As I think back writing this, I recall at that time there was besides myself Dad, my brother and at least one full-time hand. Other than Dad who spent (I'd estimate) roughly half of his time over-seeing and doing various other taks, the rest of us stayed in the fields essentially full-time all summer. Now the same acreage is covered by myself w/ only a part-time hand during harvest and peak planting (if I can find one capable at the right time). And that isn't a continuous all-summer work schedule as it used to be--it's long, hard days during operations-time to get over the necessary ground when it needs to be done, but it's now an operation and then wait for the next instead of continuously trying to get caught up. This is owing to both the larger equipment and higher speeds as well as to the change in farming practices.
HTH...
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[...]
You also have to consider the resources used for fertilizer, herbi-/pesti-/whatevercides, transporting the produce fom the agrarian states where it grows to the populated places where its converted to waste again...
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You are correct. It doesn't just relate to the farm equipment. I should have been more specific. It's not just the fuel a tractor burns.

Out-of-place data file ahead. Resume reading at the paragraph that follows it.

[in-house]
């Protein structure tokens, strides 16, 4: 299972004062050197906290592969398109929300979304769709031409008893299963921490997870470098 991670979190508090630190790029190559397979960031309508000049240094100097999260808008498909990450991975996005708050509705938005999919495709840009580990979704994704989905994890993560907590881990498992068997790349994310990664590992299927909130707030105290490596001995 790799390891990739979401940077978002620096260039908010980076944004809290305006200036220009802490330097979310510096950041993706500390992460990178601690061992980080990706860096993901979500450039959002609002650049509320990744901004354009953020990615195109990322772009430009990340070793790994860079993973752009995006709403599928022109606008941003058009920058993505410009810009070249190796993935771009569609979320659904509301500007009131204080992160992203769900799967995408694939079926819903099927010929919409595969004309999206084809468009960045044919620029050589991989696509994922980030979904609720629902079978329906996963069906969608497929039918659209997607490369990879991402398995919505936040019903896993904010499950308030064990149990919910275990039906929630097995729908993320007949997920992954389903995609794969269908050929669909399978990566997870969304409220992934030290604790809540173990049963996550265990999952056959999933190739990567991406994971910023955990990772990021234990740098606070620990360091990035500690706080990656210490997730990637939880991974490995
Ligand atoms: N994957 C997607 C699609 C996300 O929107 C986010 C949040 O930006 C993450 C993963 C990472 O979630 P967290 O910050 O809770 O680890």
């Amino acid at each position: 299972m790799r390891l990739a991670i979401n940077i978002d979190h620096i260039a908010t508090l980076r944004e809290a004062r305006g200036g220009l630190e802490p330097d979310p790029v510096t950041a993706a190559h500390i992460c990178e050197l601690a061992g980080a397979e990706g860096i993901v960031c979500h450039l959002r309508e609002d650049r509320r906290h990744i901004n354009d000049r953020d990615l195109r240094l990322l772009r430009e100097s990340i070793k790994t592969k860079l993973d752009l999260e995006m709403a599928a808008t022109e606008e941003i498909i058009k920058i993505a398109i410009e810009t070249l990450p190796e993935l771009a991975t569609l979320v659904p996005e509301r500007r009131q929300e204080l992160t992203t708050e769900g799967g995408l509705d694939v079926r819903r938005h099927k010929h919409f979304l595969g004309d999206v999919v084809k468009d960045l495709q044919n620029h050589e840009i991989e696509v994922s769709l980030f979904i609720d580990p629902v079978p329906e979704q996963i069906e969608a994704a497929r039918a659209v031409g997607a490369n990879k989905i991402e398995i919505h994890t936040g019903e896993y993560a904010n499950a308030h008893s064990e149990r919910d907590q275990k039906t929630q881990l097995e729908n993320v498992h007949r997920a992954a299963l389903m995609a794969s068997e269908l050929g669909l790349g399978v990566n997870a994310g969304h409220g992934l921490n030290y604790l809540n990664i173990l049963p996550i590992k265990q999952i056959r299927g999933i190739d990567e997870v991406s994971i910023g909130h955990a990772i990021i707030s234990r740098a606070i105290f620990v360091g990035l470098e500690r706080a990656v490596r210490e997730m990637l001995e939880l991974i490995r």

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Juergen Hannappel wrote:

Those inputs are factors, yes, but it is those inputs which allow for the increased production and reduction in other inputs. As I noted in an almost parallel to this thread some months ago, if my inputs in those areas rise drastically, my banker will want to know why when he looks at my request for next year's operating loan...and I'll know already when I look at the total production cost...

That's a fixed factor independent of the production cost--it's simply a factor of life that city folk can not produce the stuffs they eat.
I could grow a smaller amount of grain w/ fewer inputs, but the cost of taking that to market and more significantly, the retransportation cost from the local elevator to the miller, then the transfer of the flour to the baker and the subsequent delivery of the bread to the store are the same irregardless of the method of production of the original wheat (except that the quality is probably significantly less owing to the change in production techniques).
What it costs the urban dweller to go to from the store is also fixed whether they walk, ride the bus, take a cab, ride the subway, drive their car, have their chaffuer go get it, or have it delivered.
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[...]